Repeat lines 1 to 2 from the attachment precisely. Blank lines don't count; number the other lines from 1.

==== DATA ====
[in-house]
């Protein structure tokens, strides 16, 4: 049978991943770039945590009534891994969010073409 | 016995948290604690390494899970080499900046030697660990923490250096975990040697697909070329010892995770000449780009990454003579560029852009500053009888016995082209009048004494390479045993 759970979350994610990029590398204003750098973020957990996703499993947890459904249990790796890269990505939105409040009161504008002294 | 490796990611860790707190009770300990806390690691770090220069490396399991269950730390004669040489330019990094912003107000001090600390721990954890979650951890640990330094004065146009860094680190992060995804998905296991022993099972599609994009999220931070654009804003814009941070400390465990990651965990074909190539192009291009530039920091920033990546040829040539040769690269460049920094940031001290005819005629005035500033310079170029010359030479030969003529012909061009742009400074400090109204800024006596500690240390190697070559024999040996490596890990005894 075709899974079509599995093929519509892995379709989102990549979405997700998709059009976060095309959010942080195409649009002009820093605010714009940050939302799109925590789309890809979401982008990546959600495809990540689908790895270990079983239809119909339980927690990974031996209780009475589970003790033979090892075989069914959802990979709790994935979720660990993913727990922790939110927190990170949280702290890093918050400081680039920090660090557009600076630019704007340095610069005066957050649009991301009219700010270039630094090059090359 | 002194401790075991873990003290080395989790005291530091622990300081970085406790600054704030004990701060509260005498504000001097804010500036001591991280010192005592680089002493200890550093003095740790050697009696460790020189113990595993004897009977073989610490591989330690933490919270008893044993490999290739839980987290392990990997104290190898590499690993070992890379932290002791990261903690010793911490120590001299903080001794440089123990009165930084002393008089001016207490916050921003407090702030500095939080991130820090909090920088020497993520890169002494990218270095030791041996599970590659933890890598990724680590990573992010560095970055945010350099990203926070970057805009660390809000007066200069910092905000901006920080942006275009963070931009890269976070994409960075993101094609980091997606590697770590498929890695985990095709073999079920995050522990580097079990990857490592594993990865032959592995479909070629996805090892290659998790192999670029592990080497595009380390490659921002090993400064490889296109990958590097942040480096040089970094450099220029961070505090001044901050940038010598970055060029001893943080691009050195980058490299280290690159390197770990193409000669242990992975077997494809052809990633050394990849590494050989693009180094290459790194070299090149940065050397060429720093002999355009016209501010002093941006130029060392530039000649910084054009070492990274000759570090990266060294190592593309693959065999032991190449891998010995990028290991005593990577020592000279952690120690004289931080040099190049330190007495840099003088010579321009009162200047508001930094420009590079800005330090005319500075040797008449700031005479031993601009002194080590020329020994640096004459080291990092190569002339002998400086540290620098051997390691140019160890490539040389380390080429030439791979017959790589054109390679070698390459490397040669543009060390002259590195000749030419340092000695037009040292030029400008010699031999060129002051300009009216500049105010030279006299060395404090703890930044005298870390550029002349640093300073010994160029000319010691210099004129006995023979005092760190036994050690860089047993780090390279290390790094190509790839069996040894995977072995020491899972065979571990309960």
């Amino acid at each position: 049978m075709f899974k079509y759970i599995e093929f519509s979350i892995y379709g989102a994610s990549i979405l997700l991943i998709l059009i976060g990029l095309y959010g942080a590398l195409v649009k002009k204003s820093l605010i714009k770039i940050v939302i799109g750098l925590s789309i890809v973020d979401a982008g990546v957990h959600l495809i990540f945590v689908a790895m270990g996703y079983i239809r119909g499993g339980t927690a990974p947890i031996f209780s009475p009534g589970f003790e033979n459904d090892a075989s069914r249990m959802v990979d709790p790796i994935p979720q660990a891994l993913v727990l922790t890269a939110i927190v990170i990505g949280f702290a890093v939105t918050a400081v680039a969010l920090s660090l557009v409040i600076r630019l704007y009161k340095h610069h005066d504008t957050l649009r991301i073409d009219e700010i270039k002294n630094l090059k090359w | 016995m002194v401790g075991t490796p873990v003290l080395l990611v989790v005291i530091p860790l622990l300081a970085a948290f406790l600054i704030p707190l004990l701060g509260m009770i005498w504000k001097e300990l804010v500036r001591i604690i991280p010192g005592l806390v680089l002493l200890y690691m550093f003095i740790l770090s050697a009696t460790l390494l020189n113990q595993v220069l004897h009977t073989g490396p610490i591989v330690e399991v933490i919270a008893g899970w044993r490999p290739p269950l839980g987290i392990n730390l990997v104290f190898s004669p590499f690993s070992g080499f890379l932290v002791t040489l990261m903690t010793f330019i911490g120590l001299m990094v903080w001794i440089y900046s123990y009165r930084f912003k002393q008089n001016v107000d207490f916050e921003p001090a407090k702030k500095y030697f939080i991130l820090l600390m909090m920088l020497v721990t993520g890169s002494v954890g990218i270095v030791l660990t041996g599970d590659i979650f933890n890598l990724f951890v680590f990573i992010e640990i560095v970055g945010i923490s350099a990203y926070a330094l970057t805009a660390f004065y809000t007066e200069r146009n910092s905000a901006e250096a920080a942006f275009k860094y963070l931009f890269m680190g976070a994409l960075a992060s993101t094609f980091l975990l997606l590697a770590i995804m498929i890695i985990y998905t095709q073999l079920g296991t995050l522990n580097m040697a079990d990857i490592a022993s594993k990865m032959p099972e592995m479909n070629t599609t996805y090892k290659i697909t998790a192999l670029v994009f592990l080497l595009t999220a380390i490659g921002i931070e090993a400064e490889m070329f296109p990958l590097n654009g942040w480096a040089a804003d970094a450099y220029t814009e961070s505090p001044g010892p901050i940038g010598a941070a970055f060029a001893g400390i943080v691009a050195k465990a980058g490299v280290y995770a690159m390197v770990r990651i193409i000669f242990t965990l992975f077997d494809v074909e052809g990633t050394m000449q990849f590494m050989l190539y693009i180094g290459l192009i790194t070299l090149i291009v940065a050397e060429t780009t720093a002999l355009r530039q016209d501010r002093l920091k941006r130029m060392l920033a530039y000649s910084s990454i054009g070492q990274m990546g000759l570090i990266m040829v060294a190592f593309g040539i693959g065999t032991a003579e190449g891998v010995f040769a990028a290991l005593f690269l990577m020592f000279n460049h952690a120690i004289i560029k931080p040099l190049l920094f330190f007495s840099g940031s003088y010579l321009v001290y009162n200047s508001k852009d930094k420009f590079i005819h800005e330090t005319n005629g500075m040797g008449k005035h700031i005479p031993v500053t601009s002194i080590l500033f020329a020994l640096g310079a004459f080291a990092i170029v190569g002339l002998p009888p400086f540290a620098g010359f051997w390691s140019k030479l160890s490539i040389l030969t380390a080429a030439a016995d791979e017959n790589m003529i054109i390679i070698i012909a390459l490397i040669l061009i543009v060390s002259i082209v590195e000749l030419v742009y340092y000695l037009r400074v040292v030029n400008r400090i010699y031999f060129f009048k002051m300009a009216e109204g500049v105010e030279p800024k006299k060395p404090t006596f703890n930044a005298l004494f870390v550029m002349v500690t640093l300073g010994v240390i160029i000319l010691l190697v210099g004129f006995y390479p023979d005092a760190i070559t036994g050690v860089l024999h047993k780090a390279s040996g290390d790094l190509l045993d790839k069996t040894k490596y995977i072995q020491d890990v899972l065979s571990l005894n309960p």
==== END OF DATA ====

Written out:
[in-house]
């Protein structure tokens, strides 16, 4: 049978991943770039945590009534891994969010073409 | 016995948290604690390494899970080499900046030697660990923490250096975990040697697909070329010892995770000449780009990454003579560029852009500053009888016995082209009048004494390479045993 759970979350994610990029590398204003750098973020957990996703499993947890459904249990790796890269990505939105409040009161504008002294 | 490796990611860790707190009770300990806390690691770090220069490396399991269950730390004669040489330019990094912003107000001090600390721990954890979650951890640990330094004065146009860094680190992060995804998905296991022993099972599609994009999220931070654009804003814009941070400390465990990651965990074909190539192009291009530039920091920033990546040829040539040769690269460049920094940031001290005819005629005035500033310079170029010359030479030969003529012909061009742009400074400090109204800024006596500690240390190697070559024999040996490596890990005894 075709899974079509599995093929519509892995379709989102990549979405997700998709059009976060095309959010942080195409649009002009820093605010714009940050939302799109925590789309890809979401982008990546959600495809990540689908790895270990079983239809119909339980927690990974031996209780009475589970003790033979090892075989069914959802990979709790994935979720660990993913727990922790939110927190990170949280702290890093918050400081680039920090660090557009600076630019704007340095610069005066957050649009991301009219700010270039630094090059090359 | 002194401790075991873990003290080395989790005291530091622990300081970085406790600054704030004990701060509260005498504000001097804010500036001591991280010192005592680089002493200890550093003095740790050697009696460790020189113990595993004897009977073989610490591989330690933490919270008893044993490999290739839980987290392990990997104290190898590499690993070992890379932290002791990261903690010793911490120590001299903080001794440089123990009165930084002393008089001016207490916050921003407090702030500095939080991130820090909090920088020497993520890169002494990218270095030791041996599970590659933890890598990724680590990573992010560095970055945010350099990203926070970057805009660390809000007066200069910092905000901006920080942006275009963070931009890269976070994409960075993101094609980091997606590697770590498929890695985990095709073999079920995050522990580097079990990857490592594993990865032959592995479909070629996805090892290659998790192999670029592990080497595009380390490659921002090993400064490889296109990958590097942040480096040089970094450099220029961070505090001044901050940038010598970055060029001893943080691009050195980058490299280290690159390197770990193409000669242990992975077997494809052809990633050394990849590494050989693009180094290459790194070299090149940065050397060429720093002999355009016209501010002093941006130029060392530039000649910084054009070492990274000759570090990266060294190592593309693959065999032991190449891998010995990028290991005593990577020592000279952690120690004289931080040099190049330190007495840099003088010579321009009162200047508001930094420009590079800005330090005319500075040797008449700031005479031993601009002194080590020329020994640096004459080291990092190569002339002998400086540290620098051997390691140019160890490539040389380390080429030439791979017959790589054109390679070698390459490397040669543009060390002259590195000749030419340092000695037009040292030029400008010699031999060129002051300009009216500049105010030279006299060395404090703890930044005298870390550029002349640093300073010994160029000319010691210099004129006995023979005092760190036994050690860089047993780090390279290390790094190509790839069996040894995977072995020491899972065979571990309960």